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A Practical Treatise
By A. A. HOUGHTON
“ Practical Use of Concrete,” Etc.
132 Nassau Street
by The Norman W. Henley PUBLISHING Co.
NOTE_The text of this book being entirely original and the illustra tions contained therein having been specially made by the publishers for this book, it will be considered an infringement if either is made use of without permission.
14121 OCT 1 5 1910 SDKC · H81
It is not the purpose of the writer to make this a book filled with technical explanations, that cannot be grasped by the average reader, but to give in the plainest language a complete and comprehensive explanation of the process of molding every class of concrete work or “cast stone” with the use of molds made from wet sand. Every care has been used to make the exact meaning clear, as the writer must assume that the reader is entirely unacquainted with the principia of this process, and wants information that will enable him to apply it to his every-day work.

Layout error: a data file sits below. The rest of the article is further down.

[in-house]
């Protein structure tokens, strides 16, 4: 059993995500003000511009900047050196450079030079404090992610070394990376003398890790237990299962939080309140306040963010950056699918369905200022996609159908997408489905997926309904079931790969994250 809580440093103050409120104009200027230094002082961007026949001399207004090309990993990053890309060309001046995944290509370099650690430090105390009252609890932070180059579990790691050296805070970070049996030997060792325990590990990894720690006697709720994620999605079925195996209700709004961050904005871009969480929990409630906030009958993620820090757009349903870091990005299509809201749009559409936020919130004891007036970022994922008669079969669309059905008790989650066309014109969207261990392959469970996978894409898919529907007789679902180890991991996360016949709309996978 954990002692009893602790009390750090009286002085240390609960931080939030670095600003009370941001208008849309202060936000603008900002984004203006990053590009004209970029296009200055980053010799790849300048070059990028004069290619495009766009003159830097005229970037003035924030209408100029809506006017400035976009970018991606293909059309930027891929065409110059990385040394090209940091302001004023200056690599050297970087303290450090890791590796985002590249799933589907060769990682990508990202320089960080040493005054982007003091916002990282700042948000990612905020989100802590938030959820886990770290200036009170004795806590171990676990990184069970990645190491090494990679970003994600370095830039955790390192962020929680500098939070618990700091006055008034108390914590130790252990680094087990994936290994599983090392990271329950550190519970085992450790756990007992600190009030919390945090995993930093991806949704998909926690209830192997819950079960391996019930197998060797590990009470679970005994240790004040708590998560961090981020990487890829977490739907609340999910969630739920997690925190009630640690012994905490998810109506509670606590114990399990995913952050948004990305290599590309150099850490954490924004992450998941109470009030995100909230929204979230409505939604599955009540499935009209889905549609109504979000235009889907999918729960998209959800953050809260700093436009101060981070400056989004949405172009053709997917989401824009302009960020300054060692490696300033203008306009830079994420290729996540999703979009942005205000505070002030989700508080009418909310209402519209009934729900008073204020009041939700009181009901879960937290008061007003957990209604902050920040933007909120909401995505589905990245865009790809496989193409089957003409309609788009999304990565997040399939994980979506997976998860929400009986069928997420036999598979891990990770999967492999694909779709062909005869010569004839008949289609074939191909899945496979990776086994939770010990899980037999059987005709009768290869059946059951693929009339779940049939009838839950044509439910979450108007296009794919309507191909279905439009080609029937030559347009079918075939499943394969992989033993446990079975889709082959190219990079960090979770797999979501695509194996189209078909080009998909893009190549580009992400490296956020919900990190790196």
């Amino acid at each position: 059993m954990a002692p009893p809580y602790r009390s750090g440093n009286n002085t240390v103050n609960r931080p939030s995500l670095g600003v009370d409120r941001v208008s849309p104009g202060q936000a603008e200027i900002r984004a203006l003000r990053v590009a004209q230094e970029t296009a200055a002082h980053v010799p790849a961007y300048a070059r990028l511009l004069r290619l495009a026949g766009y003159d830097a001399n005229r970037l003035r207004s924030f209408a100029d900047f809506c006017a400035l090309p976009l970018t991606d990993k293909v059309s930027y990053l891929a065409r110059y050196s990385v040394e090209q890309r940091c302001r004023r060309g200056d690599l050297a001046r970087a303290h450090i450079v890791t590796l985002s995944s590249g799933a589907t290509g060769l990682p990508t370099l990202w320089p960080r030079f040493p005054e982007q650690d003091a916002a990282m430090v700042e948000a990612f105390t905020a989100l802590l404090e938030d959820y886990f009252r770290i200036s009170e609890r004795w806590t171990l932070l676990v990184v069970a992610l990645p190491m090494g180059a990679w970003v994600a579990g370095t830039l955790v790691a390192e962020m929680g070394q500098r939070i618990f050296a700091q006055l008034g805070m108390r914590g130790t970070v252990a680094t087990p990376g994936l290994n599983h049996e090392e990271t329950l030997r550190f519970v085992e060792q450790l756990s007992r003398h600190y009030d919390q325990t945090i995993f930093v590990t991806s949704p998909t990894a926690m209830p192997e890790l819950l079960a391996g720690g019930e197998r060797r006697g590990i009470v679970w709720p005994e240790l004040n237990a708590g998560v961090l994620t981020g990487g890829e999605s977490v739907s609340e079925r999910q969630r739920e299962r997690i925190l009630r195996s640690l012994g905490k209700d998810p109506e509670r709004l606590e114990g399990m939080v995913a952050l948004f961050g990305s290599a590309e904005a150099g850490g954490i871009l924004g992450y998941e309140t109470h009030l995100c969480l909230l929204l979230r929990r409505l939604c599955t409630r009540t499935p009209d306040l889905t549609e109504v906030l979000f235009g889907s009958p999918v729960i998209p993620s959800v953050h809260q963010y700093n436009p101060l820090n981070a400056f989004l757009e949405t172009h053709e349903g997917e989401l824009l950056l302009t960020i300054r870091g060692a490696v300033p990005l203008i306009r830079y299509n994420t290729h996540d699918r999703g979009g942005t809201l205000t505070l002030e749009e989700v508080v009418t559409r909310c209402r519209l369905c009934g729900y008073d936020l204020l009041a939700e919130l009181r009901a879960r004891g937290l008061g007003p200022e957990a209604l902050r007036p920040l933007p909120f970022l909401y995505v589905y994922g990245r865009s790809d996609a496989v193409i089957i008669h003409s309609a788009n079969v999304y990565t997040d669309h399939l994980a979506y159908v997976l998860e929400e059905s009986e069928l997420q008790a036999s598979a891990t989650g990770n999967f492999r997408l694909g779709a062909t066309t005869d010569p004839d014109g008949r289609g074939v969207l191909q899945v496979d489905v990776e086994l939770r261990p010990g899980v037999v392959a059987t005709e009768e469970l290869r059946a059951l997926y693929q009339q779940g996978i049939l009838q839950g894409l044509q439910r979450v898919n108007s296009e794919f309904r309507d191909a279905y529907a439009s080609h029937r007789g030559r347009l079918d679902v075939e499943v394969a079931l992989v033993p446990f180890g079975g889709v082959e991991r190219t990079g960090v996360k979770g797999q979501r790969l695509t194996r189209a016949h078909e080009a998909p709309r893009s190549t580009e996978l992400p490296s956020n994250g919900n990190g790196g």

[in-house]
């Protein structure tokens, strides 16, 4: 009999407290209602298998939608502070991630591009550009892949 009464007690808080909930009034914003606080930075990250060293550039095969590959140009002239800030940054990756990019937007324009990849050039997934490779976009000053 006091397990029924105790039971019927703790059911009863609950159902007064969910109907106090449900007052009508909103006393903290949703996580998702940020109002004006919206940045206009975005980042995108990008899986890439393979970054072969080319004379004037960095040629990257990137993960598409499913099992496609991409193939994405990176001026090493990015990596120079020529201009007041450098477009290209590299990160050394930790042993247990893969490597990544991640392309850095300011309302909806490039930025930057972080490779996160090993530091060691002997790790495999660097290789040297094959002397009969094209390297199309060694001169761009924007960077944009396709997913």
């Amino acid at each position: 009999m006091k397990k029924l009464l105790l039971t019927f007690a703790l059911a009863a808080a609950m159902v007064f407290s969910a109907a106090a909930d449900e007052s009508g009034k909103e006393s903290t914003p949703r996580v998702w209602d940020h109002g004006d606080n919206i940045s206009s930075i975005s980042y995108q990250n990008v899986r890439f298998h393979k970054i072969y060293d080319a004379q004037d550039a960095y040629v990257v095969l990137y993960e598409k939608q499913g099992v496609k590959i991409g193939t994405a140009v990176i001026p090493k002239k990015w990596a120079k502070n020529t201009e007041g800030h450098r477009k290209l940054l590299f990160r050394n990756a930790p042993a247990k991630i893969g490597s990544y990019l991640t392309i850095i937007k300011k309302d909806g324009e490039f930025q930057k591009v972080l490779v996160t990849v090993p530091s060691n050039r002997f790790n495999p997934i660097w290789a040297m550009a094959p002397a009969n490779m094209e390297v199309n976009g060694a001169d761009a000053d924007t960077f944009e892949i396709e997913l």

The work that can be accomplished with sand molds is unlimited in scope, the undeniable fact that the combination of a clay pattern with an easily separable material for the mold places at the command of anyone, a means for the reproduction in concrete of any work, without limit to the size, shape, or the degree of ornamentation upon its surface. The sand of mold permits it to be broken up and removed from the center of a vase or jug, the inside of a ball or any work